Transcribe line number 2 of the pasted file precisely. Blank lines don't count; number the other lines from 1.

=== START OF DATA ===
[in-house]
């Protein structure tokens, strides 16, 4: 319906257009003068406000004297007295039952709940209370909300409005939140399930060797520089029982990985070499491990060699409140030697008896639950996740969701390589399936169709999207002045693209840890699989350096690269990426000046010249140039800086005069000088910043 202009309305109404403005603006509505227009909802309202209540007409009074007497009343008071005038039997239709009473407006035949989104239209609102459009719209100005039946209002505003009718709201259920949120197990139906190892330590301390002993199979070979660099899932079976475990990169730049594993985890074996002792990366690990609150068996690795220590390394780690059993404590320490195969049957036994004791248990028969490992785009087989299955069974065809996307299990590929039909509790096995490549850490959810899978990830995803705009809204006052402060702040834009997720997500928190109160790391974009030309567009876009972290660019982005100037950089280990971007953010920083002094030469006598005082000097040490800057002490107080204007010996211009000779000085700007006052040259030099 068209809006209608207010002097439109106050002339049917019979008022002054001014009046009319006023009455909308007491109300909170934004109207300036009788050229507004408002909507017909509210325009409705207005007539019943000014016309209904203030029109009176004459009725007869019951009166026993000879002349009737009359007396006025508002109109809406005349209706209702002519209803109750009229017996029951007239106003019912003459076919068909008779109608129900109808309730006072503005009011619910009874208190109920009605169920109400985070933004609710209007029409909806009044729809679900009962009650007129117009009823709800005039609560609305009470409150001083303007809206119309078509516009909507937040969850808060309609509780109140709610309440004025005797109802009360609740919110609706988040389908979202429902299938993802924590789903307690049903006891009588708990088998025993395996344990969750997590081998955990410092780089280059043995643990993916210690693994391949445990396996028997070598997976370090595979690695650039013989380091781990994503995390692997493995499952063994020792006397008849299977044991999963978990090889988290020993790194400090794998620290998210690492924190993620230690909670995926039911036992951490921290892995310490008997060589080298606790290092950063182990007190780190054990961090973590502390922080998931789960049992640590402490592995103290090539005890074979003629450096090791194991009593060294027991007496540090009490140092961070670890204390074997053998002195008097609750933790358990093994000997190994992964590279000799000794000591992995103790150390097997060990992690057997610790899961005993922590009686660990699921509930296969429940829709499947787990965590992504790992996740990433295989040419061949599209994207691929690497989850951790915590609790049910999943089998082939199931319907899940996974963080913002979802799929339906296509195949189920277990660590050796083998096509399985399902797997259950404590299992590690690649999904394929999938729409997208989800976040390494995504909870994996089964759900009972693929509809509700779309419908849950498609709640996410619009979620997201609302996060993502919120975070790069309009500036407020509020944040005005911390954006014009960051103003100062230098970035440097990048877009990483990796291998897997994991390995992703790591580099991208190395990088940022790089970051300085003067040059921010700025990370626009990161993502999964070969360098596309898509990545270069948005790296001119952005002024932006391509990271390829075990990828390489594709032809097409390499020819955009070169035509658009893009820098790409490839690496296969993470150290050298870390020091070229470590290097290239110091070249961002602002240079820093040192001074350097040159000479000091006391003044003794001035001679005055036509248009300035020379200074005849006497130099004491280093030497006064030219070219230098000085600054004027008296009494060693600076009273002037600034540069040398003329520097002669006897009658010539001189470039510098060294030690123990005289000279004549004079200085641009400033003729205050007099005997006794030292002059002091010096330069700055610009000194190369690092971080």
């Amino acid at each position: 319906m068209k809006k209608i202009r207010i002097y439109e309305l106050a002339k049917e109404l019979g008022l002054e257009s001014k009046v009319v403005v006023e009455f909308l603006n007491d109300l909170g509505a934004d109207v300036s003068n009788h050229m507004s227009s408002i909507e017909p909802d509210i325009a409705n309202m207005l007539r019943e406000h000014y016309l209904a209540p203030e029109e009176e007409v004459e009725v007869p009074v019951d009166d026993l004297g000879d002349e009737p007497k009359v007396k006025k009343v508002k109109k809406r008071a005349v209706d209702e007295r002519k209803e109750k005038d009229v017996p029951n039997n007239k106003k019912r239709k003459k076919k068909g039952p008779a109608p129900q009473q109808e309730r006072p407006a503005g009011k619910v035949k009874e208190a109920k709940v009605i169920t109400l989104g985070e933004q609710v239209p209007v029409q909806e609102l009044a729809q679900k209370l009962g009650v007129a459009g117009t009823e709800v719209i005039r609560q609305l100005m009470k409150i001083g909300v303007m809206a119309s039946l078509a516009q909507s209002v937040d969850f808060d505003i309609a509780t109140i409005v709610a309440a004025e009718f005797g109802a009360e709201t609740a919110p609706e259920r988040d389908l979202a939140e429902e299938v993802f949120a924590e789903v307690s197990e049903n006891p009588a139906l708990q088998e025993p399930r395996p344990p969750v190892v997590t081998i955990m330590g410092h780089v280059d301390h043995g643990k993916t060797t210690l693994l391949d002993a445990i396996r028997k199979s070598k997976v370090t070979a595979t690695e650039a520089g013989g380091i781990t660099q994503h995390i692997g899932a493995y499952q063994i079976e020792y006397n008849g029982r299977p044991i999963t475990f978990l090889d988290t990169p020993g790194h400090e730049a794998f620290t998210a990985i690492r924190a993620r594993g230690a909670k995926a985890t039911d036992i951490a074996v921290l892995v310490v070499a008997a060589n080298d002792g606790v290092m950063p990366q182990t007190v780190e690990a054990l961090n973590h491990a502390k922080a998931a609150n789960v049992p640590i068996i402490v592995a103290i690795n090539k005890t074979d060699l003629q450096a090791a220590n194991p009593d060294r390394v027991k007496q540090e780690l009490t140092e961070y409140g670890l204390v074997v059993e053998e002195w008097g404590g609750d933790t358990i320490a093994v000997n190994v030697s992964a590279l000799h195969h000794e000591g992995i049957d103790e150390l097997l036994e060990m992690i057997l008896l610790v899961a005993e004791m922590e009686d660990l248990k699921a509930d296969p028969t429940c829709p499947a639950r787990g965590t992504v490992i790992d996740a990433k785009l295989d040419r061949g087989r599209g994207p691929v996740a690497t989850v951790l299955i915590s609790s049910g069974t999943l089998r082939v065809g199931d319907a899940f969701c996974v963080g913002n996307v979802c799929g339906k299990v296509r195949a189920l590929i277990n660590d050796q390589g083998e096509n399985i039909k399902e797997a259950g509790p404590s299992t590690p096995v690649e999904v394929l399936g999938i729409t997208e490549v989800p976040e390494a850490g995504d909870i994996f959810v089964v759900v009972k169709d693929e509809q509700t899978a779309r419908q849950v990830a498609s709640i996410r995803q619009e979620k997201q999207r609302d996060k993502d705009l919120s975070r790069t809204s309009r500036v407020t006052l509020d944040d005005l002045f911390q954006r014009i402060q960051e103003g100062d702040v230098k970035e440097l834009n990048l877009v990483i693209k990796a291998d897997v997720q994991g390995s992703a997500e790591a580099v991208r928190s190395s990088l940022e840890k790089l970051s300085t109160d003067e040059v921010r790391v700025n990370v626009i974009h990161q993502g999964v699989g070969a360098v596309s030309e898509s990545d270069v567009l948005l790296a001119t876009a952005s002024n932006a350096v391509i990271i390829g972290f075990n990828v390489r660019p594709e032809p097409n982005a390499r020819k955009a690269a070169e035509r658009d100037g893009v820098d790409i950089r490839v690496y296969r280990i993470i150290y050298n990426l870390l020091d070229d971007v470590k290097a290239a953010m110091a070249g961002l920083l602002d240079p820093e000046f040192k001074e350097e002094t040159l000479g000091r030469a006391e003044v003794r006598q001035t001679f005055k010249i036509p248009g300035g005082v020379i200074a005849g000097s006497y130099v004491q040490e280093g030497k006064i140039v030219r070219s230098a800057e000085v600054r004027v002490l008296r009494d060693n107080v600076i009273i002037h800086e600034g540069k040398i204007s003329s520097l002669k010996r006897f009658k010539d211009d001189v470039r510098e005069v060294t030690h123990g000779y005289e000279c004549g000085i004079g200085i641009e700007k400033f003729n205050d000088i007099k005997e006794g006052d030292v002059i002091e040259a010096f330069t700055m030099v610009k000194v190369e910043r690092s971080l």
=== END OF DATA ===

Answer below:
């Protein structure tokens, strides 16, 4: 319906257009003068406000004297007295039952709940209370909300409005939140399930060797520089029982990985070499491990060699409140030697008896639950996740969701390589399936169709999207002045693209840890699989350096690269990426000046010249140039800086005069000088910043 202009309305109404403005603006509505227009909802309202209540007409009074007497009343008071005038039997239709009473407006035949989104239209609102459009719209100005039946209002505003009718709201259920949120197990139906190892330590301390002993199979070979660099899932079976475990990169730049594993985890074996002792990366690990609150068996690795220590390394780690059993404590320490195969049957036994004791248990028969490992785009087989299955069974065809996307299990590929039909509790096995490549850490959810899978990830995803705009809204006052402060702040834009997720997500928190109160790391974009030309567009876009972290660019982005100037950089280990971007953010920083002094030469006598005082000097040490800057002490107080204007010996211009000779000085700007006052040259030099 068209809006209608207010002097439109106050002339049917019979008022002054001014009046009319006023009455909308007491109300909170934004109207300036009788050229507004408002909507017909509210325009409705207005007539019943000014016309209904203030029109009176004459009725007869019951009166026993000879002349009737009359007396006025508002109109809406005349209706209702002519209803109750009229017996029951007239106003019912003459076919068909008779109608129900109808309730006072503005009011619910009874208190109920009605169920109400985070933004609710209007029409909806009044729809679900009962009650007129117009009823709800005039609560609305009470409150001083303007809206119309078509516009909507937040969850808060309609509780109140709610309440004025005797109802009360609740919110609706988040389908979202429902299938993802924590789903307690049903006891009588708990088998025993395996344990969750997590081998955990410092780089280059043995643990993916210690693994391949445990396996028997070598997976370090595979690695650039013989380091781990994503995390692997493995499952063994020792006397008849299977044991999963978990090889988290020993790194400090794998620290998210690492924190993620230690909670995926039911036992951490921290892995310490008997060589080298606790290092950063182990007190780190054990961090973590502390922080998931789960049992640590402490592995103290090539005890074979003629450096090791194991009593060294027991007496540090009490140092961070670890204390074997053998002195008097609750933790358990093994000997190994992964590279000799000794000591992995103790150390097997060990992690057997610790899961005993922590009686660990699921509930296969429940829709499947787990965590992504790992996740990433295989040419061949599209994207691929690497989850951790915590609790049910999943089998082939199931319907899940996974963080913002979802799929339906296509195949189920277990660590050796083998096509399985399902797997259950404590299992590690690649999904394929999938729409997208989800976040390494995504909870994996089964759900009972693929509809509700779309419908849950498609709640996410619009979620997201609302996060993502919120975070790069309009500036407020509020944040005005911390954006014009960051103003100062230098970035440097990048877009990483990796291998897997994991390995992703790591580099991208190395990088940022790089970051300085003067040059921010700025990370626009990161993502999964070969360098596309898509990545270069948005790296001119952005002024932006391509990271390829075990990828390489594709032809097409390499020819955009070169035509658009893009820098790409490839690496296969993470150290050298870390020091070229470590290097290239110091070249961002602002240079820093040192001074350097040159000479000091006391003044003794001035001679005055036509248009300035020379200074005849006497130099004491280093030497006064030219070219230098000085600054004027008296009494060693600076009273002037600034540069040398003329520097002669006897009658010539001189470039510098060294030690123990005289000279004549004079200085641009400033003729205050007099005997006794030292002059002091010096330069700055610009000194190369690092971080």